## Reflection: Shared Expectations Walking the Number Line - Section 3: Practice

The students have now been in the class for about a week. They have been talking about classroom rules and procedures each morning. We have not yet written a set of class rules together. I usually wait about 2 weeks before doing this.

We have been reviewing "my" rules and expectations. I started independent work by reviewing classroom rules for working quietly. I reminded students that while I work with a group, they need to work at their seats quietly. We reviewed some strategies to use if they are stuck, such as asking a friend at their table. If the friend doesn't know, skip that problem and go on to the next one.

I also remind students that if they finish and they've checked their work, they may read as I have not yet put out extra math choices. I ask for a volunteer to echo back what I just said, explaining what to work on and what to do when when the math work is done. I kept the independent work time short, so that students could maintain their concentration on their work.

It is important to start with small blocks of independent time and build up so that students can be successful and understand what is expected of them. You want to establish independent work times with students so that you can support those children who may need a different type of activity, or support. Small group and individual work help to meet the needs of all students, whereas all whole group activities can miss the needs of the quieter or more confused students.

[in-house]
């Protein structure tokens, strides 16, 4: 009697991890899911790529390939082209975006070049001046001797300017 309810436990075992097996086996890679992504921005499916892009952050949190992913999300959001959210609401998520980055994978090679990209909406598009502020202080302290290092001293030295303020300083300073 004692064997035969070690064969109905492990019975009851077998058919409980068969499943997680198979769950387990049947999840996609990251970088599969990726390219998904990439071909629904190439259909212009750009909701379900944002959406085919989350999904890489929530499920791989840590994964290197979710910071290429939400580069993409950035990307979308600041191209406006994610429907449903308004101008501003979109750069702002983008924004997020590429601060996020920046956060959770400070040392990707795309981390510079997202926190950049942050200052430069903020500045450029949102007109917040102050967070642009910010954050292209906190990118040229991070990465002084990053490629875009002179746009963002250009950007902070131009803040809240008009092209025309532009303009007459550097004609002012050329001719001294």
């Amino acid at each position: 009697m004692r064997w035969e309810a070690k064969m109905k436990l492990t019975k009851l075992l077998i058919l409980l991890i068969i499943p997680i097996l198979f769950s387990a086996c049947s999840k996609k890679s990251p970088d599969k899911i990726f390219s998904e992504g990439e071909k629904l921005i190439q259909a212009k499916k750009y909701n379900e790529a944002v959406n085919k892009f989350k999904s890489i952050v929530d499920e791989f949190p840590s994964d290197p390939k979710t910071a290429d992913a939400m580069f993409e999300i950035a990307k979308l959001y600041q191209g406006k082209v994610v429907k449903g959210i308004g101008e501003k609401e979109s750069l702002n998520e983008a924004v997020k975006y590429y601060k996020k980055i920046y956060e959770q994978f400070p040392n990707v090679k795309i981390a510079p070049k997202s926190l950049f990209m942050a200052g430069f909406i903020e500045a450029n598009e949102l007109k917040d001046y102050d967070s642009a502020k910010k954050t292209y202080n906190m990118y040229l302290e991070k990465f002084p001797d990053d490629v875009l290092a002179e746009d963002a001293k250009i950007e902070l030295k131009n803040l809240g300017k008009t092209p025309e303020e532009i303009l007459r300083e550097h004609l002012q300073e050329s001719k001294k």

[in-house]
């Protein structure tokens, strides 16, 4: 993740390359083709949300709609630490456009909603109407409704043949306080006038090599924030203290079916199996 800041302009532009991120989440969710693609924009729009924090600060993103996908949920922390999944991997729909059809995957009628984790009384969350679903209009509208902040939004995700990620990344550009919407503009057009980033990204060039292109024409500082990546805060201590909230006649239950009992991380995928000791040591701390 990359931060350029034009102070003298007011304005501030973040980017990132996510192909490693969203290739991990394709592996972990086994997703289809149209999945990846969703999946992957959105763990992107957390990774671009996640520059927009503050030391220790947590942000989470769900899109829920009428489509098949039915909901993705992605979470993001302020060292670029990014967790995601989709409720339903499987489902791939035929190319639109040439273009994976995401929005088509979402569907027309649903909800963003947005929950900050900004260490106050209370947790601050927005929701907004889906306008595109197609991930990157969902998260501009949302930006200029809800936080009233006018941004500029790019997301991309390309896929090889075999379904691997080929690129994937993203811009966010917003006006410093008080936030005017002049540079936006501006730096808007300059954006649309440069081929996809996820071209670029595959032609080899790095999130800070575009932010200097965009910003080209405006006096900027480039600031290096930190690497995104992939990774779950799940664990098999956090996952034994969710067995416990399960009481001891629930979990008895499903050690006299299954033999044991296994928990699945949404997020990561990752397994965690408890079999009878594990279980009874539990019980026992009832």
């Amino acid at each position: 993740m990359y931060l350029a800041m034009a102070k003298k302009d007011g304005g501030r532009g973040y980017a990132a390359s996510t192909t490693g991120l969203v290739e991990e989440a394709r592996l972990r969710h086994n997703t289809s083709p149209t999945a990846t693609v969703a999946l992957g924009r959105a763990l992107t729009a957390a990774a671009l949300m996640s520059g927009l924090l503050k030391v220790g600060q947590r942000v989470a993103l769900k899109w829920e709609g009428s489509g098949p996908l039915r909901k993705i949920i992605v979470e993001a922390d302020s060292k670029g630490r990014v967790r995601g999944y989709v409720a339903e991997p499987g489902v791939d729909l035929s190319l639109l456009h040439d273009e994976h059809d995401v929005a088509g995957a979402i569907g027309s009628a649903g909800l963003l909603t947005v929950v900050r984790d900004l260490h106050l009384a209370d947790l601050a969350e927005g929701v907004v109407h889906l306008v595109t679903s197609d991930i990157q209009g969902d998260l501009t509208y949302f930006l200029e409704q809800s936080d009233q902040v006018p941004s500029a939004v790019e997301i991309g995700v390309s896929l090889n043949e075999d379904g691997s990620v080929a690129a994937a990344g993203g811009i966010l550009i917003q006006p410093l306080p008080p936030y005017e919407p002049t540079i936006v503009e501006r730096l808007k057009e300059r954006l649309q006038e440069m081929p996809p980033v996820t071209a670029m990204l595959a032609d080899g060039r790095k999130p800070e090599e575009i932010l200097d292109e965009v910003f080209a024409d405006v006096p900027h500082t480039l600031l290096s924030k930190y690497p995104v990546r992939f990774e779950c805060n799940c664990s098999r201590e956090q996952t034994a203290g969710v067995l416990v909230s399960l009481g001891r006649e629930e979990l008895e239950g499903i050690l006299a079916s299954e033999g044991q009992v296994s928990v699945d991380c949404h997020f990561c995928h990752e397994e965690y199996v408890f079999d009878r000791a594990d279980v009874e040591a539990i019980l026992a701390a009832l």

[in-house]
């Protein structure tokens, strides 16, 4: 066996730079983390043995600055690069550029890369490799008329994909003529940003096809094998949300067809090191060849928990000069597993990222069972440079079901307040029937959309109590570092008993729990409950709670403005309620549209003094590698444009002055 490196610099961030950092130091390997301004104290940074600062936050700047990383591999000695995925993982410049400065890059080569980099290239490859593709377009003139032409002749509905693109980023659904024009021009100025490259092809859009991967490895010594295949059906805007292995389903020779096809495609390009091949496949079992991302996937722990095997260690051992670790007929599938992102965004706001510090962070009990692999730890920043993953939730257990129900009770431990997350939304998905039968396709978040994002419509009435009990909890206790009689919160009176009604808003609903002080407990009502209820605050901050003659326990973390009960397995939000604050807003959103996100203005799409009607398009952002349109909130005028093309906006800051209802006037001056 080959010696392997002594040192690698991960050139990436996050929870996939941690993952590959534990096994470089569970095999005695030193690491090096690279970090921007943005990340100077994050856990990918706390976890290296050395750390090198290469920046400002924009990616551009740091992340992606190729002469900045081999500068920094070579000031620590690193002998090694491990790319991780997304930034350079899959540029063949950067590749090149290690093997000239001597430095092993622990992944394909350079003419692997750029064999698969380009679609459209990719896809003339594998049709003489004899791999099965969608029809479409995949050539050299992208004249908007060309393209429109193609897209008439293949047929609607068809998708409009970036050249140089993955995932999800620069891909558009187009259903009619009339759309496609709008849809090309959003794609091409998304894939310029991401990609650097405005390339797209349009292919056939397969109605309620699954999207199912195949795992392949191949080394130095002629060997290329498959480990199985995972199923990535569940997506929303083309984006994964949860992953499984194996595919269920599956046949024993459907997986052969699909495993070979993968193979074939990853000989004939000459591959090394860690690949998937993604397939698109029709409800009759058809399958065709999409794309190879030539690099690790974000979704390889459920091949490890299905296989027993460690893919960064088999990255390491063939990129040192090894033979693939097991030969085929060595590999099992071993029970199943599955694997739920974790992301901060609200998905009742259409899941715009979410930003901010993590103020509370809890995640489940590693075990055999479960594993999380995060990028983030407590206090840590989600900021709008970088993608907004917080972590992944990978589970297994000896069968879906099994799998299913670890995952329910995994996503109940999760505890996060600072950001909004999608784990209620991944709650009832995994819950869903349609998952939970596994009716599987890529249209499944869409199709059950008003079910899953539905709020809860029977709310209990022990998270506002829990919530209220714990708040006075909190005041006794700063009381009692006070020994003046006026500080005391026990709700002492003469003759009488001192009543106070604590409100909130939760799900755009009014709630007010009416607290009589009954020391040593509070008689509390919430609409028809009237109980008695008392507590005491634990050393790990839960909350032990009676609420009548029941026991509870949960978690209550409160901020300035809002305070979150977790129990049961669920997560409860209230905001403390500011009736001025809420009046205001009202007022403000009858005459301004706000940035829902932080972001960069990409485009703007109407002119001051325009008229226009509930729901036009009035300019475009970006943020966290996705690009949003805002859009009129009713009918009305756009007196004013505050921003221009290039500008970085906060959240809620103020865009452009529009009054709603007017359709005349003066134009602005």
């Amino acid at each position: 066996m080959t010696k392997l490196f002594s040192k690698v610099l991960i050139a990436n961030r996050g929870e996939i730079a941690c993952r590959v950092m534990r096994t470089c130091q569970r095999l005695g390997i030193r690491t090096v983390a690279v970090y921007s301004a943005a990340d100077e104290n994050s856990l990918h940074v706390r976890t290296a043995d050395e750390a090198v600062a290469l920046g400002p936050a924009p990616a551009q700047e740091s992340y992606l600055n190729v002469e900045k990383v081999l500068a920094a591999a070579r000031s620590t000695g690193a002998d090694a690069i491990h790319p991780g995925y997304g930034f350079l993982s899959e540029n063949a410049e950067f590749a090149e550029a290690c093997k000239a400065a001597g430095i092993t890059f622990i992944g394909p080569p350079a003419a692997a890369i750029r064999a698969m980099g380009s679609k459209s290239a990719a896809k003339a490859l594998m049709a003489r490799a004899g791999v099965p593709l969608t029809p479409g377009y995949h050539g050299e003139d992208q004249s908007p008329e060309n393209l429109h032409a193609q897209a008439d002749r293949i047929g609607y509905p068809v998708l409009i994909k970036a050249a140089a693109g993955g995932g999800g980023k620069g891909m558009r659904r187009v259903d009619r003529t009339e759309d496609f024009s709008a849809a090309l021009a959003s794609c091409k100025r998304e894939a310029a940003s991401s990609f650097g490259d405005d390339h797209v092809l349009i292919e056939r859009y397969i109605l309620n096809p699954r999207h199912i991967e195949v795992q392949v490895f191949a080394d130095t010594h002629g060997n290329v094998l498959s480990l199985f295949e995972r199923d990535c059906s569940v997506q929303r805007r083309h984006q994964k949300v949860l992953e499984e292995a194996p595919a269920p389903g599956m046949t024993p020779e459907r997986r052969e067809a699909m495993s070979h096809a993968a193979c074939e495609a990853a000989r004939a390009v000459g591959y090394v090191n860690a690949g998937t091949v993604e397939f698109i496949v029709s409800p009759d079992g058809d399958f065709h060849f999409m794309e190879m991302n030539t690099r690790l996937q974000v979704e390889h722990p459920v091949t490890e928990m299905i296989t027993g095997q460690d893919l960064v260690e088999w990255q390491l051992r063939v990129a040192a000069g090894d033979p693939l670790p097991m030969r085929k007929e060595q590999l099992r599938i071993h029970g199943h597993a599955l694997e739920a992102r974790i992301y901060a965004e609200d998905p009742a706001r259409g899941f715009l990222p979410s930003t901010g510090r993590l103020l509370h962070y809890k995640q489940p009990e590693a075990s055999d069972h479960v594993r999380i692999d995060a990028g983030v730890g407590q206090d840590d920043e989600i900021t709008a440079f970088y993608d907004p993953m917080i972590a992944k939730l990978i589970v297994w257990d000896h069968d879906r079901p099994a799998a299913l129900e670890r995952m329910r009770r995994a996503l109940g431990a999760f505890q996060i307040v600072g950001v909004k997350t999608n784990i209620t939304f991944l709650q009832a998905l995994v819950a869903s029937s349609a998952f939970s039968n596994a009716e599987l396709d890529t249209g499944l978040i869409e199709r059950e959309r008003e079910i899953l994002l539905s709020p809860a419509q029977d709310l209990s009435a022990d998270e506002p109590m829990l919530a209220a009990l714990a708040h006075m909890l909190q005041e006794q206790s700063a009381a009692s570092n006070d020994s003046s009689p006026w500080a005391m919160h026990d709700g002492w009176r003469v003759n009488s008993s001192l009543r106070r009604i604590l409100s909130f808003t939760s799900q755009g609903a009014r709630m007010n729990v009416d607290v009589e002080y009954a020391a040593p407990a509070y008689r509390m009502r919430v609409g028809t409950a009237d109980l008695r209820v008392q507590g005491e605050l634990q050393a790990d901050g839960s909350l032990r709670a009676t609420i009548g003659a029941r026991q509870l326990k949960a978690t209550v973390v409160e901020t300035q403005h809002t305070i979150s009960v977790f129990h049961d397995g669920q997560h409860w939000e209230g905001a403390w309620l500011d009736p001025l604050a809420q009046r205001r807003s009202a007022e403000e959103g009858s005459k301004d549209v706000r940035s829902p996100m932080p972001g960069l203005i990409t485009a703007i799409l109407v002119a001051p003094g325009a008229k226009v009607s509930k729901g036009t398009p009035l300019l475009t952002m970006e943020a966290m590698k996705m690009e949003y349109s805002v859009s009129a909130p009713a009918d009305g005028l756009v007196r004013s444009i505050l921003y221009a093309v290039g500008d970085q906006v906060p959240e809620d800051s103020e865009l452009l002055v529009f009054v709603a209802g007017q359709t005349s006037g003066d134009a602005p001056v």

FIrst TIme with Small Work Groups
Shared Expectations: FIrst Time with Small Work Groups

# Walking the Number Line

Unit 1: What and Where is Math?
Lesson 5 of 9

## Big Idea: The number line is a powerful math tool students can use to model their thinking when solving addition and subtraction problems.

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Standards:
Subject(s):
Math, Measurement, Measurement and Methods, model, number line, addition, subtraction
50 minutes

### Beth McKenna

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